Do you know how to handle DACA?

In September, President Trump rescinded the controversial Deferred Action for Childhood Arrivals (DACA) program that former President Obama put in place in 2012. DACA extended deportation protections to about 700,000 children of illegal immigrants. When Trump rescinded DACA, he gave Congress six months to enact an alternative before those protected under the program lose their ability to work, study and live in the U.S.

If any of your employees have DACA status, you should be aware of how the change affects their employment. CNN Money spoke to Sara Itucas, a client solution specialist with San Leandro, Calif.-based TriNet Group Inc., a human resources services firm. Following are some tips she provided.

Unless Congress acts, the DACA program effectively ends March 5, 2018. If no alternative is put in its place, an individual's work permit will be honored until it expires. However, once a DACA recipient's existing status expires, he or she will be without a valid work permit and will not be able to be employed legally in the U.S.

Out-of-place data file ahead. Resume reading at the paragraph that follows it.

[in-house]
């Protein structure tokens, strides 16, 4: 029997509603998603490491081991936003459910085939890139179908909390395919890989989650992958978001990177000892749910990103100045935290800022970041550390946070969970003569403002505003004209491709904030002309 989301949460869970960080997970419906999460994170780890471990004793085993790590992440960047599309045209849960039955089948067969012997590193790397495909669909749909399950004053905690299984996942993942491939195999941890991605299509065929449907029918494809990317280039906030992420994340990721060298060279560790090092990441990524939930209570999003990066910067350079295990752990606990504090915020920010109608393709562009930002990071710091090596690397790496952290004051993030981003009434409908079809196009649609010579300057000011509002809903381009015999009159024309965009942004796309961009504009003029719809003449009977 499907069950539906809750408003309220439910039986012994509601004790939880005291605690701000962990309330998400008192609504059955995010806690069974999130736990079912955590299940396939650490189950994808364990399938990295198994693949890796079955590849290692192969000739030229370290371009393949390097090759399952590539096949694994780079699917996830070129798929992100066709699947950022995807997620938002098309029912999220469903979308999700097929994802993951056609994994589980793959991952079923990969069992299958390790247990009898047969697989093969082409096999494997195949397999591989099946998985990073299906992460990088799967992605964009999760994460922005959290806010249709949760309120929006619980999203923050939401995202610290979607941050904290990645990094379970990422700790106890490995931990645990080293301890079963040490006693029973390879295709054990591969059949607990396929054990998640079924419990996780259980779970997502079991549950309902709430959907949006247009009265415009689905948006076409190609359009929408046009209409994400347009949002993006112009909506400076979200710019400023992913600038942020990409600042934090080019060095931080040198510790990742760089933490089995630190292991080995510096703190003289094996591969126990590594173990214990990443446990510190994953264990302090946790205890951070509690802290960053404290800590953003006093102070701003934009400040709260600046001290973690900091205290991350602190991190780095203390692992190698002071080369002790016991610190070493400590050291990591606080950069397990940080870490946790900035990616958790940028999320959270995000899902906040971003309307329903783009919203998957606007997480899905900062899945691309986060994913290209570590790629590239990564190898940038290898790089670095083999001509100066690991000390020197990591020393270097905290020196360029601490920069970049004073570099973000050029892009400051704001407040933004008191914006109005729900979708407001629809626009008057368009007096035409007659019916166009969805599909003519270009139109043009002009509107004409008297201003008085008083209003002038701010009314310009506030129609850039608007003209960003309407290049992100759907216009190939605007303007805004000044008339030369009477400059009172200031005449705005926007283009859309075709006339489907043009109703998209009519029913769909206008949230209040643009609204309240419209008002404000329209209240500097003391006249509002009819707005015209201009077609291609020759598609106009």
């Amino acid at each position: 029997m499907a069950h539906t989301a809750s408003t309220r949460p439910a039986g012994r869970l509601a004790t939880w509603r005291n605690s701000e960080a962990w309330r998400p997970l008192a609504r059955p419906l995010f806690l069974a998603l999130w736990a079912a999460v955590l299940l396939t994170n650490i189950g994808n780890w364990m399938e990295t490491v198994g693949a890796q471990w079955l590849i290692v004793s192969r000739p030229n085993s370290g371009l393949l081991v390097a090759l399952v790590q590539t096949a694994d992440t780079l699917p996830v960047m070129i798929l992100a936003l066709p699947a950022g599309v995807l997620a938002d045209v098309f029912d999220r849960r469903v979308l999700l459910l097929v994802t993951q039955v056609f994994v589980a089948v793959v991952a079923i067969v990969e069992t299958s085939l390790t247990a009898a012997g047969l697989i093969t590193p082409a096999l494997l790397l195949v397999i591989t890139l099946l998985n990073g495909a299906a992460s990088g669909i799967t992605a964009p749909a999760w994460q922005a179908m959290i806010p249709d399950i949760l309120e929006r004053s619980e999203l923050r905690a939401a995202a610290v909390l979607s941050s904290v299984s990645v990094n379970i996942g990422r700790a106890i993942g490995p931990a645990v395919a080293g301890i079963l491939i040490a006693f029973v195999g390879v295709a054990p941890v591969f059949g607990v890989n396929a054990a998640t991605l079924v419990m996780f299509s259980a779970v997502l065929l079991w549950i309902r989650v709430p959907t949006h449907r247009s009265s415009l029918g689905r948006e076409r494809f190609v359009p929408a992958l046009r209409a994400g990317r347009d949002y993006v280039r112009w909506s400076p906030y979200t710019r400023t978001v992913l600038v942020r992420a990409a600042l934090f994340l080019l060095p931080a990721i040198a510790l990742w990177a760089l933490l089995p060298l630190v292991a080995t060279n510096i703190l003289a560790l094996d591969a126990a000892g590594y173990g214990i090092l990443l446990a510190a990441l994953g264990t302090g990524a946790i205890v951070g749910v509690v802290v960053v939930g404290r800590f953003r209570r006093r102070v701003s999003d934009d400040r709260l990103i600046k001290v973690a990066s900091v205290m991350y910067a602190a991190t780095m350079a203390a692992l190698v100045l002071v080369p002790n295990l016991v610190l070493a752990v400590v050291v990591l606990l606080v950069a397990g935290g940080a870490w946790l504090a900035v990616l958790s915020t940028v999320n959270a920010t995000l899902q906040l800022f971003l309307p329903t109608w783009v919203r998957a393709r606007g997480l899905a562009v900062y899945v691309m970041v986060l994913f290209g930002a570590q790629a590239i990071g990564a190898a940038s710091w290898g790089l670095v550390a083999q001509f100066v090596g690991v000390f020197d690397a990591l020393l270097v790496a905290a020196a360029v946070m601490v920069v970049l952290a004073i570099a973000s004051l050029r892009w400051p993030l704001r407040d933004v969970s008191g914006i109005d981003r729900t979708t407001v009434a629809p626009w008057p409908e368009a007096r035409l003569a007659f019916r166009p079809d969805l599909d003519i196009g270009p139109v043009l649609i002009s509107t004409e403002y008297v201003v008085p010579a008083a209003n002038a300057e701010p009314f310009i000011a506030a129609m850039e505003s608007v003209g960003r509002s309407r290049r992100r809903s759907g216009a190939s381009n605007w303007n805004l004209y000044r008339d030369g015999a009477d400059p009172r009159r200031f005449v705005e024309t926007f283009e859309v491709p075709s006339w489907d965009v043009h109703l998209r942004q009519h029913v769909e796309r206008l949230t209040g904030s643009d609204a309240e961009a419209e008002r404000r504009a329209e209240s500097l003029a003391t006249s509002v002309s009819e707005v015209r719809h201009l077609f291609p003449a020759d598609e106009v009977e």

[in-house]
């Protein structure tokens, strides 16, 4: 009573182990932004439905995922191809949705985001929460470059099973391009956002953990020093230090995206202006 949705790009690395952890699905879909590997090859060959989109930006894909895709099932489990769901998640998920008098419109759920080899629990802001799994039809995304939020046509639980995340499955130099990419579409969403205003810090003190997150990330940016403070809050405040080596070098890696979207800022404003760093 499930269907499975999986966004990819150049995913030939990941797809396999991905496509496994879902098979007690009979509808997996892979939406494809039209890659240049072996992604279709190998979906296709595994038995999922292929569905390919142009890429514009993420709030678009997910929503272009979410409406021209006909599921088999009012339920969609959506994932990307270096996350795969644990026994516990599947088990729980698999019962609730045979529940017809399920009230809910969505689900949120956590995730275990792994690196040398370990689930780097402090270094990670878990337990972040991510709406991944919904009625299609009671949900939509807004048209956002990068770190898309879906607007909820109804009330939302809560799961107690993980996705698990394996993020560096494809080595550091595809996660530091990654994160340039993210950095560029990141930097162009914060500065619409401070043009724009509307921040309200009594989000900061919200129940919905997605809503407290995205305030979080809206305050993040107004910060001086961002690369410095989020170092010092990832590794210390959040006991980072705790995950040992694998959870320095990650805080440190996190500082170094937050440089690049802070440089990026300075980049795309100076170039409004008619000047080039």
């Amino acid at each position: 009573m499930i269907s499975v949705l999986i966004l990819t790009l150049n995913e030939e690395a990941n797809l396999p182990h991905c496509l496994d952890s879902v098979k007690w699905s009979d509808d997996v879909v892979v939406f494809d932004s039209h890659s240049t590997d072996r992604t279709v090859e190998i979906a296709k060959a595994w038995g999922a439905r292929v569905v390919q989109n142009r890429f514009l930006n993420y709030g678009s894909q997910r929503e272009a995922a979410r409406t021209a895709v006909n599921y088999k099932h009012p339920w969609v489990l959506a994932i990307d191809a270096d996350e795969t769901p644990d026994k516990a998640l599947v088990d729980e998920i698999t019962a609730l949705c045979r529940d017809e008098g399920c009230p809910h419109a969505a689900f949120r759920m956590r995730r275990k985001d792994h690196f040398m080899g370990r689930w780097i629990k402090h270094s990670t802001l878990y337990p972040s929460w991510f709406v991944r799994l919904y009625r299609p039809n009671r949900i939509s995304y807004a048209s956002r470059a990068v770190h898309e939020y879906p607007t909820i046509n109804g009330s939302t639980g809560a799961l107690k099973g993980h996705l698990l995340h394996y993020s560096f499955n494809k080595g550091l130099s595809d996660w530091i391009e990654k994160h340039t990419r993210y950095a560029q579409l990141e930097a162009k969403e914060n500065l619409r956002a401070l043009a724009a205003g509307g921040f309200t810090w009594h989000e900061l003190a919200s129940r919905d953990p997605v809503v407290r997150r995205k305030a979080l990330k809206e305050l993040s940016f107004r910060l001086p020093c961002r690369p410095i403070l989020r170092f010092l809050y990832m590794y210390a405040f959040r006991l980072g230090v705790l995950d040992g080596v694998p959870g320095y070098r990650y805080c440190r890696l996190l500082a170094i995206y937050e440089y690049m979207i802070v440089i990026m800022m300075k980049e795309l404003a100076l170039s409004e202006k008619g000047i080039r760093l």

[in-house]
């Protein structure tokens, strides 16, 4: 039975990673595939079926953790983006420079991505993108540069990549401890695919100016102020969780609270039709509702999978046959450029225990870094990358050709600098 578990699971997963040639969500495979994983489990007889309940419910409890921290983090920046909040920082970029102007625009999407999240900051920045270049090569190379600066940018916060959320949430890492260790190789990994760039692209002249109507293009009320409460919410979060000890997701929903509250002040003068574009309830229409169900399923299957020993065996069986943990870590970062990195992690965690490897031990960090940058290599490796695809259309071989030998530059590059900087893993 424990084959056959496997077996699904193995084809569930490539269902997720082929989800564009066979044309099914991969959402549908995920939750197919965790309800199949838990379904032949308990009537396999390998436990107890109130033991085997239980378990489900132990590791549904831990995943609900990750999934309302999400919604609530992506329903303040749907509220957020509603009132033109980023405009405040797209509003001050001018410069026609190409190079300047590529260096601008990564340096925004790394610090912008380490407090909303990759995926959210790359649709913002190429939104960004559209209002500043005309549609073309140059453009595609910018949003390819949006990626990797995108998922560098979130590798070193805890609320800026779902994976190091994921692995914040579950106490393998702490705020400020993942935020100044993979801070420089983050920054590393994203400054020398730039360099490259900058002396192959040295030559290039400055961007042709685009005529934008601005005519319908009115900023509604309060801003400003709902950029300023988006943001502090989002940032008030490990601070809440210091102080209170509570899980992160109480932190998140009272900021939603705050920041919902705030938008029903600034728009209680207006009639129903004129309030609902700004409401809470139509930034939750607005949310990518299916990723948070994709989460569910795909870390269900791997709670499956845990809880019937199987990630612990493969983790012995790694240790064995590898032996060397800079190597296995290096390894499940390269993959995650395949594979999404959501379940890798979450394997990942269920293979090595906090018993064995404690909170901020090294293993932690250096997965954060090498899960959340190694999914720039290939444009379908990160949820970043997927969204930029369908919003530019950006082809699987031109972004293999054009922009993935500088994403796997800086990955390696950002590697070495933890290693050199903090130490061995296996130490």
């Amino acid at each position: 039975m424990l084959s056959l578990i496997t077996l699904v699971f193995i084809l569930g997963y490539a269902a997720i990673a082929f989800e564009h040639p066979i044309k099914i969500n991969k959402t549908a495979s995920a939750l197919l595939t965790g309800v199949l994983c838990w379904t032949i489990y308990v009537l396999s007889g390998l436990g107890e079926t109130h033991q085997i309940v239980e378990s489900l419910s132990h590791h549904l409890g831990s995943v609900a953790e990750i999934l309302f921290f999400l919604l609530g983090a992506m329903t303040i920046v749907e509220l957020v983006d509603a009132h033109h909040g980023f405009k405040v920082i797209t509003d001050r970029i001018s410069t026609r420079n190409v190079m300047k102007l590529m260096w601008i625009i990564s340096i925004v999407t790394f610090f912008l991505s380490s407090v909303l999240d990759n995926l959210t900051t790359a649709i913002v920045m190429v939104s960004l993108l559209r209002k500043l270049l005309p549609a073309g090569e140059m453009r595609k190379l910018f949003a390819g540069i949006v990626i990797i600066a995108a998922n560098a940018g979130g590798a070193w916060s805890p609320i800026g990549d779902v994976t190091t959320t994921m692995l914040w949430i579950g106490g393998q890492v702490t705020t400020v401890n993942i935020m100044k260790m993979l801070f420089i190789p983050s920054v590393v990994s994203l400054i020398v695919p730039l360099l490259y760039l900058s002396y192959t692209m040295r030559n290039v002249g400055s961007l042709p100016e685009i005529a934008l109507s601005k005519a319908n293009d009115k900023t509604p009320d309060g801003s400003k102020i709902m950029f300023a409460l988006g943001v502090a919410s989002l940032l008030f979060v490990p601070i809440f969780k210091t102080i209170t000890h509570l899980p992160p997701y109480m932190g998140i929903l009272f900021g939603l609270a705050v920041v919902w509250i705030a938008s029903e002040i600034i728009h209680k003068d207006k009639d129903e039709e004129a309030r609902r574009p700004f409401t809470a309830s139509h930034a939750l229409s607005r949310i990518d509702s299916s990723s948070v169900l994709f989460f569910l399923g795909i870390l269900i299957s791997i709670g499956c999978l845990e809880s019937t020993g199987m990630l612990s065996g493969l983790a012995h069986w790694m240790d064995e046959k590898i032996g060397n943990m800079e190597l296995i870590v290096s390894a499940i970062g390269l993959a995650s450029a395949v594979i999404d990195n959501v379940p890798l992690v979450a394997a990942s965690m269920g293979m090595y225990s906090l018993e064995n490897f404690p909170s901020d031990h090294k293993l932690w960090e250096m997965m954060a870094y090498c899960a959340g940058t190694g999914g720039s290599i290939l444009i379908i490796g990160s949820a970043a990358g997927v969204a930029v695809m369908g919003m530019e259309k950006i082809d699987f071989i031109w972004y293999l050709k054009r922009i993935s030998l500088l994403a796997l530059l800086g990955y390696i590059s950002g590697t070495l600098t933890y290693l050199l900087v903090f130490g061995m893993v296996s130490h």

If an employee has not yet applied for a DACA permit, it is too late to do so (the Department of Homeland Security stopped accepting new DACA applications Sept. 5). It also is too late to renew a DACA permit or work authorization status. Before DACA was rescinded, DACA permits were valid for two years and renewable for an additional two years. But after the Trump administration's action, Oct. 5 was the last day a permit could be renewed.

If you perform work outside the U.S., think twice about sending a DACA employee outside the country. Itucas says in addition to a two-year reprieve from deportation, people with DACA status received renewable work permits, Social Security cards, driver's licenses and the ability to travel abroad. But to re-enter the U.S., they were required to get special travel permission called advance parole. She says it's up to the discretion of U.S. Custom and Border Protection agents to allow re-entry to noncitizens with advance parole documents and advises against taking the risk.

Note the U.S. government no longer is granting DACA recipients permission to travel abroad through advance parole. And any pending applications are not being processed.

To assist DACA employees, Itucas suggests you connect them with an immigration attorney who will be able to outline viable visa options for DACA employees, as well as raise any issues that may affect their statuses. In addition, an immigrant attorney can help you comply with the law.

"Employers need to know any employee whose employment authorization expires has to stop working," Itucas warns.

Ambika Puniani Reid is editor of Professional Roofing and NRCA's vice president of communications and production.


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